Read Moranbah North - Kevlar Whip Restraints text version

Kevlar Whip-Restraints Anglo American Metallurgical Coal Moranbah North Management

The Problem or Initiative: The Anglo Operational standard and MDG41 (MDG41 is a document which was created in response to an increasing number of incidents involving highpressure fluid injection injuries on mine sites. In response to this, the NSW Department of Primary Industries established a joint committee with involvement from the Mining Industry, Equipment Manufacturers, Repairers, and Suppliers of Fluid Power components in order to formulate a `bestpractice' document), requires all high pressure hoses to be restrained in case of hose failure or accidental uncoupling which could cause the hose assembly to whip violently due to sudden release of energy. This sudden release of energy could make the whipping hose lethal and create a dangerous situation. In such situation, whip-restraints (also known as whip checks, whip socks, or hose restraints) ensure safety from injury and property damage. Current practise within the mining industry utilises metal whip-restraints. These whip-restraints are safety cables made of corrosion resistant, high strength steel which on installation diverts strain on the coupling to the whip-restraints. Whip-restraints are used throughout the mining industries including: longwall roof support hoses, air hoses, water blasting, drilling, steam, concrete, sandblasting or other high pressure applications. The hose restraint principle has been widely adopted for a number of years, as a static in use system it performed its function without fail. The drawback with the system was when the following occurred: · When hoses needed to be replaced, the whip-restraint needed to be removed from the failed hose and routed onto the new hose, this in some cases did not occur resulting in a substandard operational installation. · When the hoses were of a different configuration, i.e. had spiral wrap fitted making it extremely cumbersome to re-fit a whip-restraint. · When the whip-restraint became exposed to unusually high corrosive environments which tended to compromise the whip-restraint's integrity. · Typically the strands of the metal whip-restraints begin to fail and can result in injury to personnel. Injuries can vary from cuts/scratches to a deep cut on the body requiring stitches which could then lead to possible tetanus illness and bacterial infection of the wound; to broken bones of the limb to death. · Increased manual handling in getting the whip-restraint to fit over the hose properly.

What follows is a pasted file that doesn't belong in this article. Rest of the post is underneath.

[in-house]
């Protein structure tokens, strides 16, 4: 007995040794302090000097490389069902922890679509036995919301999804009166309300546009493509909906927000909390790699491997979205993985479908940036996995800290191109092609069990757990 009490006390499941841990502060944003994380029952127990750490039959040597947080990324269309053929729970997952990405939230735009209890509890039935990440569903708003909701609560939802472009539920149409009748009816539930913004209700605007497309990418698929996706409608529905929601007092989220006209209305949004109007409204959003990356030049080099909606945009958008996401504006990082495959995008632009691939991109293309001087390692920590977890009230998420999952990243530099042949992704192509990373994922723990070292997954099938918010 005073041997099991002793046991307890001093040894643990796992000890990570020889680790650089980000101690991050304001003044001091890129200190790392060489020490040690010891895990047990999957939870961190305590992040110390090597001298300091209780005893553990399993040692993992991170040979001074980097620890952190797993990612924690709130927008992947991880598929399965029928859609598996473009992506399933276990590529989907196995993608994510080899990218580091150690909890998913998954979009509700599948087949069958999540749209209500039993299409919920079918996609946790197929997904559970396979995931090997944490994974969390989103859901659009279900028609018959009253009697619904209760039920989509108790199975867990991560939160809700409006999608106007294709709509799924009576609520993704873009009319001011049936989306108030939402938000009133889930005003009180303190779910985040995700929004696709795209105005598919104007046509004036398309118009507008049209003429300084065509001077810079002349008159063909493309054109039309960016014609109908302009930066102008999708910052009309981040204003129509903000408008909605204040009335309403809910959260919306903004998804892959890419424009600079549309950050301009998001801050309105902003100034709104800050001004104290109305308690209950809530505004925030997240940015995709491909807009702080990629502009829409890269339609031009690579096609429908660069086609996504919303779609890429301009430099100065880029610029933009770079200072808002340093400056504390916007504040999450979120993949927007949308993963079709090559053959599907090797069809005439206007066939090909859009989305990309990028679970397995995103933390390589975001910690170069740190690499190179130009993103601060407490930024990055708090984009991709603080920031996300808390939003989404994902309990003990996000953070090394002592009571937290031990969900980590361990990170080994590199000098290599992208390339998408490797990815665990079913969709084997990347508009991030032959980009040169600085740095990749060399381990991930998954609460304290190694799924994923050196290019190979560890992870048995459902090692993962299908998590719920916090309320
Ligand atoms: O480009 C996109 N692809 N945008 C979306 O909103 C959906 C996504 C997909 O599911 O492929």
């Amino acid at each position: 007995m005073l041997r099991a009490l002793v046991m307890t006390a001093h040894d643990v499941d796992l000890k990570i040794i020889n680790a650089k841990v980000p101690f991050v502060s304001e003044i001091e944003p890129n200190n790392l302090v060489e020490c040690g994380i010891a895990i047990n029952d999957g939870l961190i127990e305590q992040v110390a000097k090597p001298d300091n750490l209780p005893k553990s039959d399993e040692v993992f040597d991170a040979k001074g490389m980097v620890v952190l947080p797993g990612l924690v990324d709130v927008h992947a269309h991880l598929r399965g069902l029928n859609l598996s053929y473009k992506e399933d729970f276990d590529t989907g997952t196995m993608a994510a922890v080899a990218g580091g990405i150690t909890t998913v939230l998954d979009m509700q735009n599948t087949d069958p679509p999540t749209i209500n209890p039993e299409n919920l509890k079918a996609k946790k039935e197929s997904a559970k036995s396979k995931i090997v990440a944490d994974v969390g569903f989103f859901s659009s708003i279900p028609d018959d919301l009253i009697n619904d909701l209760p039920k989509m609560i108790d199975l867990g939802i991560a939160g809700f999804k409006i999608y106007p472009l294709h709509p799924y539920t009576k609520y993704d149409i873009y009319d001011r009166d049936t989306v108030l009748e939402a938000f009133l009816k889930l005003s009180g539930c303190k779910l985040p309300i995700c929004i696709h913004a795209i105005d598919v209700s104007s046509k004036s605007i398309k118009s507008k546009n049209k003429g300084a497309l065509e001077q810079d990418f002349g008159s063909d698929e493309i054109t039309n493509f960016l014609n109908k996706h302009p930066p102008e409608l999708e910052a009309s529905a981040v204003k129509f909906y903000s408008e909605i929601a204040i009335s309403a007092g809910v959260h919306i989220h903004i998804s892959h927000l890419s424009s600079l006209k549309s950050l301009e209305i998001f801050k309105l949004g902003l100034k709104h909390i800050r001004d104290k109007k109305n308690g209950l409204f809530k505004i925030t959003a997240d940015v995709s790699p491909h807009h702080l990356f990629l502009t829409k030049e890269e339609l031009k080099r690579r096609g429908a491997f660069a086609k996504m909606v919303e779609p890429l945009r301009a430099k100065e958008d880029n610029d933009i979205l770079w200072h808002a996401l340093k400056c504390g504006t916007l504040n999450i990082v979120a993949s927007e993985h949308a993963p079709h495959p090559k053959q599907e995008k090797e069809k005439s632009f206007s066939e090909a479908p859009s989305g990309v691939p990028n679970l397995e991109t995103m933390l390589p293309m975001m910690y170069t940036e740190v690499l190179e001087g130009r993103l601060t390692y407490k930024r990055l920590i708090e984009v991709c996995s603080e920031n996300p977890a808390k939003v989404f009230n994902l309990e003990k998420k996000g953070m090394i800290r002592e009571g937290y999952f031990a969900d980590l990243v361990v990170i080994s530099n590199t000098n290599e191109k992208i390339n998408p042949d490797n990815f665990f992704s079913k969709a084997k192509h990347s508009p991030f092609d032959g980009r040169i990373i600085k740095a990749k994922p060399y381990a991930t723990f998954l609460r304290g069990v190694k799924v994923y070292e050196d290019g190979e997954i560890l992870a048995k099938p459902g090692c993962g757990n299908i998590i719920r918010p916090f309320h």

At Moranbah North, the following hoses are restrained: · On the powered roof supports DN20 Solenoid feed DN25 Positive-set pressure feed DN50 System pressure feed · All Mono-rail hoses The Solution: Owing to the afore mentioned background of the steel type whip-restraints and the noted drawbacks, a conscious decision was made to actively pursue an alternative application for the operation. Bullivants were approached to lend expertise and assist with finding an alternative solution to the metal whip-restraints currently in use at Moranbah North Mine. Following the Change Management and risk assessment process, a "Kevlar whip-restraint" trial was undertaken. The trail included the use of the whip-restraints on powered roof support DN20 Solenoid feed, DN25 Positive-set pressure feed and DN50 System pressure feed hoses. The primary intention of the trial was to eliminate personal injury, corrosion and increased manual handling. A Kevlar whip-restraint is a poly coated high tensile rope comprised of a `Parafil'; which consist of a closely packed core of high strength synthetic fibres lying parallel to each other. The Parafil is encased in tough and durable polymeric sheath. Each Kevlar whip-restraint start from approximately $250.00, and increase in value depending on width and length of the whiprestraint required. Various types of the Kevlar whip-restraints are available including, single eyed and double eyed whip-restraints; 2ply, 3ply or 4ply whip-restraints.